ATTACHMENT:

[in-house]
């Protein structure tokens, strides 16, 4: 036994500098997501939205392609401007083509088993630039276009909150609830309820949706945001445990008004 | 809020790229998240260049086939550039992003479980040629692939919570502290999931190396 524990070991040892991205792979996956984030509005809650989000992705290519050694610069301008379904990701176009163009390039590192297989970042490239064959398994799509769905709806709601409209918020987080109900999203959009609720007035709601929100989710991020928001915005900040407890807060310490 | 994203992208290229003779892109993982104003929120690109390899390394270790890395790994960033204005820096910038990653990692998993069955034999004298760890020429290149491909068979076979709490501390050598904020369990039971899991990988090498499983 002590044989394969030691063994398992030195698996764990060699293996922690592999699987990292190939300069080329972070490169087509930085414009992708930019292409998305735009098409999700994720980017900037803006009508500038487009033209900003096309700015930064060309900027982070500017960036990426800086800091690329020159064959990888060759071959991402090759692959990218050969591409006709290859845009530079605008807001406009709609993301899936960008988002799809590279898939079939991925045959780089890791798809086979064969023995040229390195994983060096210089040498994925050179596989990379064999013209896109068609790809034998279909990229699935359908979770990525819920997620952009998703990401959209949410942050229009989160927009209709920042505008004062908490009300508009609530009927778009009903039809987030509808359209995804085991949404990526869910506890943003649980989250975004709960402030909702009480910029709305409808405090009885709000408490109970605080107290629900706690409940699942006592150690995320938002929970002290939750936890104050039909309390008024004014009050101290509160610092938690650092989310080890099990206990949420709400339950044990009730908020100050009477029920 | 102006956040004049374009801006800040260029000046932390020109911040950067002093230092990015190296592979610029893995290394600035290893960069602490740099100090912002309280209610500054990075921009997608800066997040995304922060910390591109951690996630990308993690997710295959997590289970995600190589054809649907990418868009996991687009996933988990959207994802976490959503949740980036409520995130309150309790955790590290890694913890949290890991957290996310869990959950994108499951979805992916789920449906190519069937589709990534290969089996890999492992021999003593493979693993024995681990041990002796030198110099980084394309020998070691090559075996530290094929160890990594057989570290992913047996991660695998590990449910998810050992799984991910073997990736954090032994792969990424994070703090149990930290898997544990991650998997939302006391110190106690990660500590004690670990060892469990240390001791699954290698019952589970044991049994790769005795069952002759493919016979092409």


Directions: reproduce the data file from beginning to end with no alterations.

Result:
[in-house]
């Protein structure tokens, strides 16, 4: 036994500098997501939205392609401007083509088993630039276009909150609830309820949706945001445990008004 | 809020790229998240260049086939550039992003479980040629692939919570502290999931190396 524990070991040892991205792979996956984030509005809650989000992705290519050694610069301008379904990701176009163009390039590192297989970042490239064959398994799509769905709806709601409209918020987080109900999203959009609720007035709601929100989710991020928001915005900040407890807060310490 | 994203992208290229003779892109993982104003929120690109390899390394270790890395790994960033204005820096910038990653990692998993069955034999004298760890020429290149491909068979076979709490501390050598904020369990039971899991990988090498499983 002590044989394969030691063994398992030195698996764990060699293996922690592999699987990292190939300069080329972070490169087509930085414009992708930019292409998305735009098409999700994720980017900037803006009508500038487009033209900003096309700015930064060309900027982070500017960036990426800086800091690329020159064959990888060759071959991402090759692959990218050969591409006709290859845009530079605008807001406009709609993301899936960008988002799809590279898939079939991925045959780089890791798809086979064969023995040229390195994983060096210089040498994925050179596989990379064999013209896109068609790809034998279909990229699935359908979770990525819920997620952009998703990401959209949410942050229009989160927009209709920042505008004062908490009300508009609530009927778009009903039809987030509808359209995804085991949404990526869910506890943003649980989250975004709960402030909702009480910029709305409808405090009885709000408490109970605080107290629900706690409940699942006592150690995320938002929970002290939750936890104050039909309390008024004014009050101290509160610092938690650092989310080890099990206990949420709400339950044990009730908020100050009477029920 | 102006956040004049374009801006800040260029000046932390020109911040950067002093230092990015190296592979610029893995290394600035290893960069602490740099100090912002309280209610500054990075921009997608800066997040995304922060910390591109951690996630990308993690997710295959997590289970995600190589054809649907990418868009996991687009996933988990959207994802976490959503949740980036409520995130309150309790955790590290890694913890949290890991957290996310869990959950994108499951979805992916789920449906190519069937589709990534290969089996890999492992021999003593493979693993024995681990041990002796030198110099980084394309020998070691090559075996530290094929160890990594057989570290992913047996991660695998590990449910998810050992799984991910073997990736954090032994792969990424994070703090149990930290898997544990991650998997939302006391110190106690990660500590004690670990060892469990240390001791699954290698019952589970044991049994790769005795069952002759493919016979092409």